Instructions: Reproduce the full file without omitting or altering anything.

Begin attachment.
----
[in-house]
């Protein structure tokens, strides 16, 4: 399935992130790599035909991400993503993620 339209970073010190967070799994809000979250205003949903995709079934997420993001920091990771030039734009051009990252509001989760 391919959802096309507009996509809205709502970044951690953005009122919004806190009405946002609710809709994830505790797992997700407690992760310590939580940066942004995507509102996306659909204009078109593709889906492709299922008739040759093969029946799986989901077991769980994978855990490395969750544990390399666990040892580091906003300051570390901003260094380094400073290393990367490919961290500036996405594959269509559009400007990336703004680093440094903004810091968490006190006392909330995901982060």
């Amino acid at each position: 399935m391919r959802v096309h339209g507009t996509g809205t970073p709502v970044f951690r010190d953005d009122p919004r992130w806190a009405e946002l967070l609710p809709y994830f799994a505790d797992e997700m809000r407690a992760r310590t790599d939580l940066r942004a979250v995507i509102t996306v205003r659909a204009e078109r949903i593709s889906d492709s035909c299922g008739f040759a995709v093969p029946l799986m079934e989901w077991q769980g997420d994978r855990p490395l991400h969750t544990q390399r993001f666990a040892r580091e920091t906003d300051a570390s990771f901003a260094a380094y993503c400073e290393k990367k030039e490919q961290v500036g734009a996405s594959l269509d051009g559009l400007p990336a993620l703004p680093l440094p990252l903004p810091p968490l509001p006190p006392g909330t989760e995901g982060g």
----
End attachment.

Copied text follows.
[in-house]
């Protein structure tokens, strides 16, 4: 399935992130790599035909991400993503993620 339209970073010190967070799994809000979250205003949903995709079934997420993001920091990771030039734009051009990252509001989760 391919959802096309507009996509809205709502970044951690953005009122919004806190009405946002609710809709994830505790797992997700407690992760310590939580940066942004995507509102996306659909204009078109593709889906492709299922008739040759093969029946799986989901077991769980994978855990490395969750544990390399666990040892580091906003300051570390901003260094380094400073290393990367490919961290500036996405594959269509559009400007990336703004680093440094903004810091968490006190006392909330995901982060």
């Amino acid at each position: 399935m391919r959802v096309h339209g507009t996509g809205t970073p709502v970044f951690r010190d953005d009122p919004r992130w806190a009405e946002l967070l609710p809709y994830f799994a505790d797992e997700m809000r407690a992760r310590t790599d939580l940066r942004a979250v995507i509102t996306v205003r659909a204009e078109r949903i593709s889906d492709s035909c299922g008739f040759a995709v093969p029946l799986m079934e989901w077991q769980g997420d994978r855990p490395l991400h969750t544990q390399r993001f666990a040892r580091e920091t906003d300051a570390s990771f901003a260094a380094y993503c400073e290393k990367k030039e490919q961290v500036g734009a996405s594959l269509d051009g559009l400007p990336a993620l703004p680093l440094p990252l903004p810091p968490l509001p006190p006392g909330t989760e995901g982060g």